In the evening I fried sausage before it would go bad from being in a warming refrigerator, and I heated a can of carrot soup on the woodstove. Hours passed and I wondered if the power company would ever come get that tree before it brought down the power poles and all those wires with it. At 7 in the evening, a tree company showed up! Yay! I went out to watch.
I had been wondering how a crew would lift that tree off of the power lines. The trick is to work smarter, not harder: cut the tree into pieces, and no one has to lift anything. I was watching when the final piece was cut and the power and phone lines went springing into the air. Wow! I still can’t believe the telephone poles didn’t topple and the lines didn’t break.
They were in a hurry and didn’t even move the logs out of the road. When they left, I put my boots back on and went out to the road and pushed the logs as best I could, to clear a wider space.
Many of my neighbors left town. One of them told me he had to stay at a hotel four towns away along the Interstate, because everything closer had no vacancy. The snow was widespread and all the hill communities in my area got clobbered. He also told me that HE was the one who got the tree company to come over here. He knew the lady with the chainsaw because she had done work on his property two years ago. He spotted her out clearing roads nearby and told them about this tree. They said it was not on their work orders and they weren’t even planning to be on our road that day. Maybe the power company called them afterward and sent them over? Maybe she was wrong and it was on the list? Maybe my neighbor really is the person who finally got it taken care of.
And then it was nighttime. I kissed my kitty and all my little peeping girls goodnight, and went to bed with high hopes that I would wake to a powered home with water.
The next morning I did not have power. I needed a shower. I needed to do homework on my computer. I filled the food for my inside girls and for the Hussies outside (the big hens), packed a bag, kissed everyone goodbye (except the Hussies, they run away from me), and left for Pedro’s home in the city. He was happy to host me. I was happy for flushing toilets! Oh, and also for Pedro of course.
On Wednesday I went out with a saw and some podcasts to keep me entertained, and cleared all the fallen trees that had crashed onto the mailboxes and blocked access, after seeing that the mail lady had to park and walk through the branches to get to our mailboxes. Then I did a better job of pushing those huge logs off the road. I spent a couple of hours, sawing and dragging branches off the road. I finally cleared it to two lanes. Then I drove my Jeep through the deep snow a few times to show others that the lane was cleared. In two hours, most of the snow on the road had been beaten into slush by vehicles.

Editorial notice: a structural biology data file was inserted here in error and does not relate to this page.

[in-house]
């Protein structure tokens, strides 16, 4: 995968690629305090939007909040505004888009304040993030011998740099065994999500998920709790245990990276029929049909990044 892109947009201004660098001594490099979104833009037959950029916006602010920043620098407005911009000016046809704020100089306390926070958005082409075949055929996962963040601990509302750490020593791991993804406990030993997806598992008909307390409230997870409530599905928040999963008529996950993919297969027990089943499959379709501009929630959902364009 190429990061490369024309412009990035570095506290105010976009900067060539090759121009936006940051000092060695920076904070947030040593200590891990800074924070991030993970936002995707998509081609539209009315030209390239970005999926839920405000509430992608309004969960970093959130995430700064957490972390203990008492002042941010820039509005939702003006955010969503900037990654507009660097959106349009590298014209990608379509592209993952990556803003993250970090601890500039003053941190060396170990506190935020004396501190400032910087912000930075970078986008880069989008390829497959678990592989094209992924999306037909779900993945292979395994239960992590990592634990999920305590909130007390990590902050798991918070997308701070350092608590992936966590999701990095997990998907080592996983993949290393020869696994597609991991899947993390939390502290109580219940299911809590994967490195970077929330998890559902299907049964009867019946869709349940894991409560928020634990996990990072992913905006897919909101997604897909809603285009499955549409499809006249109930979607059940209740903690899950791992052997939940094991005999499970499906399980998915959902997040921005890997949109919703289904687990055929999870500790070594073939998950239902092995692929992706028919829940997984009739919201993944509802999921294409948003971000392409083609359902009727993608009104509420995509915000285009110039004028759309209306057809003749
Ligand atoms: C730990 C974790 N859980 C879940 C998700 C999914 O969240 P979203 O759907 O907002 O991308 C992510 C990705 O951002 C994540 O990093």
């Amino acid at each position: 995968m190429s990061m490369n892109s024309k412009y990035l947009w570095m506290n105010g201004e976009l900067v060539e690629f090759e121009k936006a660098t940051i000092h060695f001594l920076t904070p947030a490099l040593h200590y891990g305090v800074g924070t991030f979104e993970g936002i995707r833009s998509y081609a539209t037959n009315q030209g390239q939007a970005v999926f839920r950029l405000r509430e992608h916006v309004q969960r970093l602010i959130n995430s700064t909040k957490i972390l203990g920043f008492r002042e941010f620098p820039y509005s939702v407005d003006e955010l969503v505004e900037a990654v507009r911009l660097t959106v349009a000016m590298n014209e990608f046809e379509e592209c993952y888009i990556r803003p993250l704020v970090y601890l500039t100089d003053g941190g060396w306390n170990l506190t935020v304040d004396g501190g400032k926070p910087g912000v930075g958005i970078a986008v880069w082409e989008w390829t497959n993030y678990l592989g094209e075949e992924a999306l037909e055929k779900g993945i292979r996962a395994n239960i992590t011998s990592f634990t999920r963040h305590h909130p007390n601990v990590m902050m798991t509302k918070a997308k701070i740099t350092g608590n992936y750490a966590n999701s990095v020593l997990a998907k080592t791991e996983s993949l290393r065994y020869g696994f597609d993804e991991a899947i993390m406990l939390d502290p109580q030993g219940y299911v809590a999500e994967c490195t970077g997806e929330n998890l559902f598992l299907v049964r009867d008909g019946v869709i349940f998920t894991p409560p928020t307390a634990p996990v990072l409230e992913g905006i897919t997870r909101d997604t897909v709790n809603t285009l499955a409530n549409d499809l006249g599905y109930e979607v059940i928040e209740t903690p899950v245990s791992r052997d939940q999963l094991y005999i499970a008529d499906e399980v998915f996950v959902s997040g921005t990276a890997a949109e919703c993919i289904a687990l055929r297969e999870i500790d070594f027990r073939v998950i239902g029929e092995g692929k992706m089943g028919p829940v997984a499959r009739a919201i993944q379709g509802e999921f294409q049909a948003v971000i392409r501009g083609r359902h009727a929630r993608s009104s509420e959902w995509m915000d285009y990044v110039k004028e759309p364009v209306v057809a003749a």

In the days since, the weather only slowly warmed up. I still have snow in places where the sun doesn’t hit. I have power and everything’s working fine at home. But the destruction remains. You should see the neighborhood. What an awful mess that we can’t even clean up yet because melting snow and rain has saturated the ground and it’s muddy and cold out there.
I am so grateful for how well I managed during the storm. I had heat. I had a camp stove. I had a boyfriend with a home in the city. None of those trees came down on my house, or the car that’s parked out front. None of the trees or branches came down on any structure on my property except the orchard. Nobody I know got hurt or had their home ruined. I learned that I’m going to want to keep a spare 5-gallon jug of drinking water as often as I can, and my friend Margaret suggested also storing another 5-gallons of well water for toilets. Next time there’s a catastrophe, hopefully I’ll be in ever better shape.
22 thoughts on “Unexpected Snow”
Oh my. That was the morning I drove from Centralia to St Helens! There were trees and branches down all along 30. Rainier looked like a ghost town. You must be up on the hill. That’s a pretty stunning description of that freak storm. You’re quite resourceful! When there were snow plows on I-5 I knew it must be bad. I’d have endured it much more enthusiastically if there were awesome quesadillas at the end of it! Brava to your creativity!
Oh goodness. I’ll bet you saw a lot of the destruction I’m talking about. I heard it was really bad toward Clatskanie, but I had no reason to go that direction on 30. I think you would have been resourceful, too. I assume you camp? I mean, I had everything I needed to have a comfortable camp, stored in my garage. (I had to use my phone flashlight to see in there though, ha!) Since the fridge was going to get warm, I had to eat up stuff that would go bad. I had leftover chicken legs from the night before. I shredded them and with a little Tillamook cheddar and some tortillas, viola!
It looks delightful. I haven’t seen a proper snowfall in the UK for several years now.
I wonder if we’re getting the snow you used to get. When I first moved here, we could go a whole winter without ever seeing the ground white. It seems like the last few winters now we always get a big snow. And this winter TWO big snows. It’s crazy. This snowstorm was the biggest in my area in 80 years.
Our really last big snow was in 1963.
Wow. For my lifetime. That’s an impactful statistic. Things are changing for sure.
Congratulations on getting up and taking all those splendid photographs; and on all you hard work and survival skills
Ha ha!! Why thank you. I have practiced for many years in order to get up and get out of bed. The hard work felt good. The brush had to be cleared off the road by somebody eventually, so why not me. After I returned from Pedro’s house, I wasn’t planning to go anywhere, but was worried about the conditions for others. The mail lady, the school bus, everyone was negotiating a narrow space between fallen logs and heaped snow. It was all right here in front of my office window, so I had to watch it, and I wanted to help….